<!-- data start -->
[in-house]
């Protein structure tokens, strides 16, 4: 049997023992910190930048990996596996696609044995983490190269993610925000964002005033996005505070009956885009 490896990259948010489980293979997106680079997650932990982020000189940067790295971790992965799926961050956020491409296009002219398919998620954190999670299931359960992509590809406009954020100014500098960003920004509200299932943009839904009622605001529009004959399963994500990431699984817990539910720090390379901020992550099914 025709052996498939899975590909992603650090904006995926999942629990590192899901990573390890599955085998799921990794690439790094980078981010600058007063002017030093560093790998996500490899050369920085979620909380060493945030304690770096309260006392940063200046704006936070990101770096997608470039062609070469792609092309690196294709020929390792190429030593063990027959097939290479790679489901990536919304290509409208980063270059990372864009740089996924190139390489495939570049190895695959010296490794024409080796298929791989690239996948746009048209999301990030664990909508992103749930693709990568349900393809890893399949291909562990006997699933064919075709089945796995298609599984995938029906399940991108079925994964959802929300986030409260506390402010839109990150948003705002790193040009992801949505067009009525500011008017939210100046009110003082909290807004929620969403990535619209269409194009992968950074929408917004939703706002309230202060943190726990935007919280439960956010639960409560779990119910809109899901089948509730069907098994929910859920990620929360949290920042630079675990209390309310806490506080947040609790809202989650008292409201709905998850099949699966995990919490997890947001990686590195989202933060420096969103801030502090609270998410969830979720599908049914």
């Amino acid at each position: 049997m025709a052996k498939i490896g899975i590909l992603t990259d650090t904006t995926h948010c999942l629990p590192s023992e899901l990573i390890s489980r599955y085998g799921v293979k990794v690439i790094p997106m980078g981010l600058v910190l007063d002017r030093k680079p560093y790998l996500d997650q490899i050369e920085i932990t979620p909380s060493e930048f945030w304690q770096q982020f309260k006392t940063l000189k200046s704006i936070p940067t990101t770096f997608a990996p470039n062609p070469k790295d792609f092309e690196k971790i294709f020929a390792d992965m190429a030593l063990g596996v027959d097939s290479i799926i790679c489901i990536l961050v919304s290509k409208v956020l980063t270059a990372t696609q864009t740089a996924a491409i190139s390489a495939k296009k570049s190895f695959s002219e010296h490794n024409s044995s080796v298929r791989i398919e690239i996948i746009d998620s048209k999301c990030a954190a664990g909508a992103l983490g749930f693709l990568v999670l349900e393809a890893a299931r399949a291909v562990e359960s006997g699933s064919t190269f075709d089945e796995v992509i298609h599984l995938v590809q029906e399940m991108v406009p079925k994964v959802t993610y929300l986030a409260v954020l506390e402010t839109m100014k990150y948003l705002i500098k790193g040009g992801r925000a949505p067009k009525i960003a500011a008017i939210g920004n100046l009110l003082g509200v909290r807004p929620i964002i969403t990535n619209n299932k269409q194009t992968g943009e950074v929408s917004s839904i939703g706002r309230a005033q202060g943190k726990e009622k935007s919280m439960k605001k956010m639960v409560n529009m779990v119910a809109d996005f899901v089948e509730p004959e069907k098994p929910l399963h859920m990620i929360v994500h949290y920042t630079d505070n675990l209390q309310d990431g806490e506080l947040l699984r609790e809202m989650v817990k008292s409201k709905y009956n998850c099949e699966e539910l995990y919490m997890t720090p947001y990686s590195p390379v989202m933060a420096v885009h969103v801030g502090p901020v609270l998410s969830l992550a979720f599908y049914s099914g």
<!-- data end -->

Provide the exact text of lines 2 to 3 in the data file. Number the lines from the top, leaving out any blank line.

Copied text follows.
């Protein structure tokens, strides 16, 4: 049997023992910190930048990996596996696609044995983490190269993610925000964002005033996005505070009956885009 490896990259948010489980293979997106680079997650932990982020000189940067790295971790992965799926961050956020491409296009002219398919998620954190999670299931359960992509590809406009954020100014500098960003920004509200299932943009839904009622605001529009004959399963994500990431699984817990539910720090390379901020992550099914 025709052996498939899975590909992603650090904006995926999942629990590192899901990573390890599955085998799921990794690439790094980078981010600058007063002017030093560093790998996500490899050369920085979620909380060493945030304690770096309260006392940063200046704006936070990101770096997608470039062609070469792609092309690196294709020929390792190429030593063990027959097939290479790679489901990536919304290509409208980063270059990372864009740089996924190139390489495939570049190895695959010296490794024409080796298929791989690239996948746009048209999301990030664990909508992103749930693709990568349900393809890893399949291909562990006997699933064919075709089945796995298609599984995938029906399940991108079925994964959802929300986030409260506390402010839109990150948003705002790193040009992801949505067009009525500011008017939210100046009110003082909290807004929620969403990535619209269409194009992968950074929408917004939703706002309230202060943190726990935007919280439960956010639960409560779990119910809109899901089948509730069907098994929910859920990620929360949290920042630079675990209390309310806490506080947040609790809202989650008292409201709905998850099949699966995990919490997890947001990686590195989202933060420096969103801030502090609270998410969830979720599908049914």
């Amino acid at each position: 049997m025709a052996k498939i490896g899975i590909l992603t990259d650090t904006t995926h948010c999942l629990p590192s023992e899901l990573i390890s489980r599955y085998g799921v293979k990794v690439i790094p997106m980078g981010l600058v910190l007063d002017r030093k680079p560093y790998l996500d997650q490899i050369e920085i932990t979620p909380s060493e930048f945030w304690q770096q982020f309260k006392t940063l000189k200046s704006i936070p940067t990101t770096f997608a990996p470039n062609p070469k790295d792609f092309e690196k971790i294709f020929a390792d992965m190429a030593l063990g596996v027959d097939s290479i799926i790679c489901i990536l961050v919304s290509k409208v956020l980063t270059a990372t696609q864009t740089a996924a491409i190139s390489a495939k296009k570049s190895f695959s002219e010296h490794n024409s044995s080796v298929r791989i398919e690239i996948i746009d998620s048209k999301c990030a954190a664990g909508a992103l983490g749930f693709l990568v999670l349900e393809a890893a299931r399949a291909v562990e359960s006997g699933s064919t190269f075709d089945e796995v992509i298609h599984l995938v590809q029906e399940m991108v406009p079925k994964v959802t993610y929300l986030a409260v954020l506390e402010t839109m100014k990150y948003l705002i500098k790193g040009g992801r925000a949505p067009k009525i960003a500011a008017i939210g920004n100046l009110l003082g509200v909290r807004p929620i964002i969403t990535n619209n299932k269409q194009t992968g943009e950074v929408s917004s839904i939703g706002r309230a005033q202060g943190k726990e009622k935007s919280m439960k605001k956010m639960v409560n529009m779990v119910a809109d996005f899901v089948e509730p004959e069907k098994p929910l399963h859920m990620i929360v994500h949290y920042t630079d505070n675990l209390q309310d990431g806490e506080l947040l699984r609790e809202m989650v817990k008292s409201k709905y009956n998850c099949e699966e539910l995990y919490m997890t720090p947001y990686s590195p390379v989202m933060a420096v885009h969103v801030g502090p901020v609270l998410s969830l992550a979720f599908y049914s099914g």